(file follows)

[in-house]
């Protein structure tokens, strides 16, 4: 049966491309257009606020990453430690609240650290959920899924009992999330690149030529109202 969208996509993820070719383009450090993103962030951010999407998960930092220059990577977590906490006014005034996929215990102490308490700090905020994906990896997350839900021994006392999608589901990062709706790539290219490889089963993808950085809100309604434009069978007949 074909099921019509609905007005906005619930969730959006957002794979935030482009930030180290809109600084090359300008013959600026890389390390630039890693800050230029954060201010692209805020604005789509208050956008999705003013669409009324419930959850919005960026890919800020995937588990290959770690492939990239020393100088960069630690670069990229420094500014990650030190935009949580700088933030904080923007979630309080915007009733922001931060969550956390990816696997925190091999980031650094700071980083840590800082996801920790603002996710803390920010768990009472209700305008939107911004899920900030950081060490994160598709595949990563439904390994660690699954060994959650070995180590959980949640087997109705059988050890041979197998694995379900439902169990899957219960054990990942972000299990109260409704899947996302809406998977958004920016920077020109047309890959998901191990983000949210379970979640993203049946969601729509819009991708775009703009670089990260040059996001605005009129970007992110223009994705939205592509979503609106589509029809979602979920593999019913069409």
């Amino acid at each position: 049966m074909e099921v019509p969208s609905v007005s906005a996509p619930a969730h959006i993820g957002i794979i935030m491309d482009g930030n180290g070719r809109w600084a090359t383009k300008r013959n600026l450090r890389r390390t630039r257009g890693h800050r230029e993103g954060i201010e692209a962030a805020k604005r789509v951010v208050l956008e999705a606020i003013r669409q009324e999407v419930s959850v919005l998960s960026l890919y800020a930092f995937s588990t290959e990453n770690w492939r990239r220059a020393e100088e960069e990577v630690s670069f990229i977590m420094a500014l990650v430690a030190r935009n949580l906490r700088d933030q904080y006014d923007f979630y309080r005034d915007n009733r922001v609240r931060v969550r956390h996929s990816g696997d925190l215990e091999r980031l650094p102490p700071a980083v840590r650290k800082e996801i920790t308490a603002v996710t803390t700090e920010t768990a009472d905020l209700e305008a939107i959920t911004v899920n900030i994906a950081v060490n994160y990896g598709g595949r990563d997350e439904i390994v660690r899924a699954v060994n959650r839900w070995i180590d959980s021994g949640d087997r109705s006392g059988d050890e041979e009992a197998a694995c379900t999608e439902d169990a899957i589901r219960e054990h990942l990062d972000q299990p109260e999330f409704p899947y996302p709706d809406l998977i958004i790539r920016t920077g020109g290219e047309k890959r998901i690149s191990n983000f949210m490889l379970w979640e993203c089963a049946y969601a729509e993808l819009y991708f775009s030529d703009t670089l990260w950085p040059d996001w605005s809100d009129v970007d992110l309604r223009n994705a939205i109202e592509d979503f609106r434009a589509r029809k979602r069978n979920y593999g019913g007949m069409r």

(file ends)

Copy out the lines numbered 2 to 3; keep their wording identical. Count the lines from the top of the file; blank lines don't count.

């Protein structure tokens, strides 16, 4: 049966491309257009606020990453430690609240650290959920899924009992999330690149030529109202 969208996509993820070719383009450090993103962030951010999407998960930092220059990577977590906490006014005034996929215990102490308490700090905020994906990896997350839900021994006392999608589901990062709706790539290219490889089963993808950085809100309604434009069978007949 074909099921019509609905007005906005619930969730959006957002794979935030482009930030180290809109600084090359300008013959600026890389390390630039890693800050230029954060201010692209805020604005789509208050956008999705003013669409009324419930959850919005960026890919800020995937588990290959770690492939990239020393100088960069630690670069990229420094500014990650030190935009949580700088933030904080923007979630309080915007009733922001931060969550956390990816696997925190091999980031650094700071980083840590800082996801920790603002996710803390920010768990009472209700305008939107911004899920900030950081060490994160598709595949990563439904390994660690699954060994959650070995180590959980949640087997109705059988050890041979197998694995379900439902169990899957219960054990990942972000299990109260409704899947996302809406998977958004920016920077020109047309890959998901191990983000949210379970979640993203049946969601729509819009991708775009703009670089990260040059996001605005009129970007992110223009994705939205592509979503609106589509029809979602979920593999019913069409």
């Amino acid at each position: 049966m074909e099921v019509p969208s609905v007005s906005a996509p619930a969730h959006i993820g957002i794979i935030m491309d482009g930030n180290g070719r809109w600084a090359t383009k300008r013959n600026l450090r890389r390390t630039r257009g890693h800050r230029e993103g954060i201010e692209a962030a805020k604005r789509v951010v208050l956008e999705a606020i003013r669409q009324e999407v419930s959850v919005l998960s960026l890919y800020a930092f995937s588990t290959e990453n770690w492939r990239r220059a020393e100088e960069e990577v630690s670069f990229i977590m420094a500014l990650v430690a030190r935009n949580l906490r700088d933030q904080y006014d923007f979630y309080r005034d915007n009733r922001v609240r931060v969550r956390h996929s990816g696997d925190l215990e091999r980031l650094p102490p700071a980083v840590r650290k800082e996801i920790t308490a603002v996710t803390t700090e920010t768990a009472d905020l209700e305008a939107i959920t911004v899920n900030i994906a950081v060490n994160y990896g598709g595949r990563d997350e439904i390994v660690r899924a699954v060994n959650r839900w070995i180590d959980s021994g949640d087997r109705s006392g059988d050890e041979e009992a197998a694995c379900t999608e439902d169990a899957i589901r219960e054990h990942l990062d972000q299990p109260e999330f409704p899947y996302p709706d809406l998977i958004i790539r920016t920077g020109g290219e047309k890959r998901i690149s191990n983000f949210m490889l379970w979640e993203c089963a049946y969601a729509e993808l819009y991708f775009s030529d703009t670089l990260w950085p040059d996001w605005s809100d009129v970007d992110l309604r223009n994705a939205i109202e592509d979503f609106r434009a589509r029809k979602r069978n979920y593999g019913g007949m069409r």